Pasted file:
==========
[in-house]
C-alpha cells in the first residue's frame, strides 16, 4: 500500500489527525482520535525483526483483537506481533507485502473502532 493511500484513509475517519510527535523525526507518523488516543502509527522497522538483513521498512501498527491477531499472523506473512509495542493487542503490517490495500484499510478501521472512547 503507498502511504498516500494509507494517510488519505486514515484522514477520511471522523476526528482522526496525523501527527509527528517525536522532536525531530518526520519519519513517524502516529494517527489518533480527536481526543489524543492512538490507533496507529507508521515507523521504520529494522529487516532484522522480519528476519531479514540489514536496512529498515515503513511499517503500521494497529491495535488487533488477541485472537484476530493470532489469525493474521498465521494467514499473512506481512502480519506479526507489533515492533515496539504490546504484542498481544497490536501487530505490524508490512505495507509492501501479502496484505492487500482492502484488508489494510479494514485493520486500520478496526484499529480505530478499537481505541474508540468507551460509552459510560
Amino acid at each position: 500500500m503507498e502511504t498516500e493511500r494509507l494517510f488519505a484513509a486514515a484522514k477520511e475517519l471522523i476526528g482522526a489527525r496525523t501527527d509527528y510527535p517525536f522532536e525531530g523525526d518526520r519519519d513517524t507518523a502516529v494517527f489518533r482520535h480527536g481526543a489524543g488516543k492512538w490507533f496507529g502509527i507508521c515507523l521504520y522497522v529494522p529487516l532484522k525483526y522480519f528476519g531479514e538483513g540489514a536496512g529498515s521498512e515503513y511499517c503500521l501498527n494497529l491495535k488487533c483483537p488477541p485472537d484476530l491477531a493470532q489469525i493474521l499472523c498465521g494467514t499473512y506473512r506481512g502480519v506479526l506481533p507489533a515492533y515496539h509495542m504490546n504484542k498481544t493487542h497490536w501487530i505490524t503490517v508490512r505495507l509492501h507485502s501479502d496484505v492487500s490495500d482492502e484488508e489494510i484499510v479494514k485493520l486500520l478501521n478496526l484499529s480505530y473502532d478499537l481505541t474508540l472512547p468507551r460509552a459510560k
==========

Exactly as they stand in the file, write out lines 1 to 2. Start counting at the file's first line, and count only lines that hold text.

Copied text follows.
[in-house]
C-alpha cells in the first residue's frame, strides 16, 4: 500500500489527525482520535525483526483483537506481533507485502473502532 493511500484513509475517519510527535523525526507518523488516543502509527522497522538483513521498512501498527491477531499472523506473512509495542493487542503490517490495500484499510478501521472512547 503507498502511504498516500494509507494517510488519505486514515484522514477520511471522523476526528482522526496525523501527527509527528517525536522532536525531530518526520519519519513517524502516529494517527489518533480527536481526543489524543492512538490507533496507529507508521515507523521504520529494522529487516532484522522480519528476519531479514540489514536496512529498515515503513511499517503500521494497529491495535488487533488477541485472537484476530493470532489469525493474521498465521494467514499473512506481512502480519506479526507489533515492533515496539504490546504484542498481544497490536501487530505490524508490512505495507509492501501479502496484505492487500482492502484488508489494510479494514485493520486500520478496526484499529480505530478499537481505541474508540468507551460509552459510560